Scientists usually shy away from using the word miracle. Unless they’re talking about the gene-editing tool called CRISPR, that is. “You can do anything with CRISPR,” some say. Others just call it amazing.
CRISPR stands for “clustered regularly interspaced short palindromic repeats.” Those repeats are found in bacteria’s DNA. They are actually copies of small pieces of viruses. Bacteria use them like collections of mug shots to identify bad viruses. Cas9 is an enzyme that can cut apart DNA. Bacteria fight off viruses by sending the Cas9 enzyme to chop up viruses that have a mug shot in the collection. Scientists recently figured out how bacteria do this. Now, in the lab, researchers use a similar approach to turn the microbe’s virus-fighting system into the hottest new lab tool.
This CRISPR/Cas9 tool was first described in 2012 and 2013. Science labs around the world soon started using it to alter an organism’s genome — the entire set of its DNA instructions.
This tool can quickly and efficiently tweak almost any gene in any plant or animal. Researchers already have used it to fix genetic diseases in animals, to combat viruses and to sterilize mosquitoes. They have also used it to prepare pig organs for human transplants and to beef up the muscles in beagles.
So far CRISPR’s biggest impact has been felt in basic biology labs. This low-cost gene editor is easy to use. That has made it possible for researchers to delve into the basic mysteries of life. And they can do it in ways that used to be difficult if not impossible.
Robert Reed is a developmental biologist at Cornell University in Ithaca, N.Y. He likens CRISPR to a computer mouse. “You can just point it at a place in the genome and you can do anything you want at that spot.”
At first, that meant anything that involved cutting DNA. CRISPR/Cas9 in its original form is a homing device (the CRISPR part) that guides molecular scissors (the Cas9 enzyme) to a target section of DNA. Together, they work as a genetic-engineering cruise missile that disables or repairs a gene, or inserts something new where the Cas9 scissors has made some cuts. Newer versions of CRISPR are called “base editors.” These can edit genetic material one base at a time, without cutting. They’re more like a pencil than like scissors.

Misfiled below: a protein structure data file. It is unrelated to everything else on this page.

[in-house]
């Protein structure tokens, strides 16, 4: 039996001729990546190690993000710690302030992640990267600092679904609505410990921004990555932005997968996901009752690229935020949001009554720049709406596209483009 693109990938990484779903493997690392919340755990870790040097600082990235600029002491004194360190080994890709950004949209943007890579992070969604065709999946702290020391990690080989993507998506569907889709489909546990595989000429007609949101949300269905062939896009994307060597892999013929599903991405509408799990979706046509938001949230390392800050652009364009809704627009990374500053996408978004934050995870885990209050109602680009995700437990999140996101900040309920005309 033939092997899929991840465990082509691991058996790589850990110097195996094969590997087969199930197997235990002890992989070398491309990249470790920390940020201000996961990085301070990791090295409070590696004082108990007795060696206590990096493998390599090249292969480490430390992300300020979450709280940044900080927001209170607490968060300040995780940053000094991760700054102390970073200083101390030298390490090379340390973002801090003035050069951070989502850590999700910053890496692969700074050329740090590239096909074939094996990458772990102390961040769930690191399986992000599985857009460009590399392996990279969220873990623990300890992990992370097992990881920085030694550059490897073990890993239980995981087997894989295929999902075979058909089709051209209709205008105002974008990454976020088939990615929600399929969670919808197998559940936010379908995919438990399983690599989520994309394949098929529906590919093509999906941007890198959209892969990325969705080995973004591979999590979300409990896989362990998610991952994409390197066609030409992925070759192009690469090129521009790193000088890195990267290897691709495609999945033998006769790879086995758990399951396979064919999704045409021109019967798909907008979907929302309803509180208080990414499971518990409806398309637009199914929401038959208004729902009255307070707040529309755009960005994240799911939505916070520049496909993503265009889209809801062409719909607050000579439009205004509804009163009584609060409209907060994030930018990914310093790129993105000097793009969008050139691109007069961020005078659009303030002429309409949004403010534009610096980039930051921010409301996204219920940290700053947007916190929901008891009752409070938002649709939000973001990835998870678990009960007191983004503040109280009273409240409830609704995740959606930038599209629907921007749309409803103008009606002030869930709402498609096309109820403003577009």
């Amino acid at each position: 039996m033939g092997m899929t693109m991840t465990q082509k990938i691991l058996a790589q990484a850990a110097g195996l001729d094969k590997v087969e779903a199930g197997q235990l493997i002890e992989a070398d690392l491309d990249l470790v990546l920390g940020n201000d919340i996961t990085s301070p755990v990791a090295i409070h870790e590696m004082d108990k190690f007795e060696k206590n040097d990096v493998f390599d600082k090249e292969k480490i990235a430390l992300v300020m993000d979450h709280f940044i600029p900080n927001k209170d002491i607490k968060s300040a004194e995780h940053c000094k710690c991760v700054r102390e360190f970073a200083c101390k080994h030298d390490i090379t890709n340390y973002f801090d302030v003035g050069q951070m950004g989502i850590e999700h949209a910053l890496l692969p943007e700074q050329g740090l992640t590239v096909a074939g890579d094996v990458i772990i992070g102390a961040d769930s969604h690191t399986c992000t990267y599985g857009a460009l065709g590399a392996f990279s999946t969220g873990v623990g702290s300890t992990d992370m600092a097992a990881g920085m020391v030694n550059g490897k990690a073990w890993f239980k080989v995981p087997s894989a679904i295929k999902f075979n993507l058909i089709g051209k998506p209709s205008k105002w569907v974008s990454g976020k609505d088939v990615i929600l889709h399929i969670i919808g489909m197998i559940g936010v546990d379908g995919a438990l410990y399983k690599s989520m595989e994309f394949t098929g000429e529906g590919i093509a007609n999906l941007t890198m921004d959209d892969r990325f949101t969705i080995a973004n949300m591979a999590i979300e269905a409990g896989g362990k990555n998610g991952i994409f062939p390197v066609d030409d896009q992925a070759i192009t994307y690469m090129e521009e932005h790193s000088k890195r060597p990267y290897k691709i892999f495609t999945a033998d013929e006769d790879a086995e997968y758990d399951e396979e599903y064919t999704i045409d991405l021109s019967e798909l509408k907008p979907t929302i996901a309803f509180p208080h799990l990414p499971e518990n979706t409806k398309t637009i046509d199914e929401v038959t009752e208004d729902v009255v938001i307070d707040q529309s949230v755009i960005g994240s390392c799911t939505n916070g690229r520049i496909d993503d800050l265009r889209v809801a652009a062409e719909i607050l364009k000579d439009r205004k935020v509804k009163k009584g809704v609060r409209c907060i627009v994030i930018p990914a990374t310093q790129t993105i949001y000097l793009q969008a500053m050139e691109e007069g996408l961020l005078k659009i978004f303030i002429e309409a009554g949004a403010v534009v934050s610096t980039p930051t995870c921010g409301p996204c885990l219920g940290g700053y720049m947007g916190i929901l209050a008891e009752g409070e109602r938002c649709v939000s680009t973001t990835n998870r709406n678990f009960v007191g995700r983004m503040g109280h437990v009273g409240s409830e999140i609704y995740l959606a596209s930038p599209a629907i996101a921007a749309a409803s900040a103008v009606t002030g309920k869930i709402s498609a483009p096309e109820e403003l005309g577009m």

Here’s how it works
Scientists start with RNA. That’s a molecule that can read the genetic information in DNA. The RNA finds the spot in the nucleus of a cell where some editing activity should take place. (The nucleus is a compartment in a cell where most of the genetic material is stored.) This guide RNA shepherds Cas9 to the precise spot on DNA where a cut is called for. Cas9 then locks onto the double-stranded DNA and unzips it.
This allows the guide RNA to pair up with some region of the DNA it has targeted. Cas9 snips the DNA at this spot. This creates a break in both strands of the DNA molecule. The cell, sensing a problem, repairs the break.
Fixing the break might disable a gene (the easiest thing to do). Alternatively, this repair might fix a mistake or even insert a new gene (a much more difficult process).
Cells usually repair a break in their DNA by gluing the loose ends back together. That’s a sloppy process. It often results in a mistake that disables some gene. That may not sound useful — but sometimes it is.
Scientists cut DNA with CRISPR/Cas9 to make gene changes, or mutations. By comparing cells with and without the mutation, scientists can sometimes figure out what a protein’s normal role is. Or a new mutation may help them understand genetic diseases. CRISPR/Cas9 also can be useful in human cells by disabling certain genes — ones, for instance, that play a role in inherited diseases.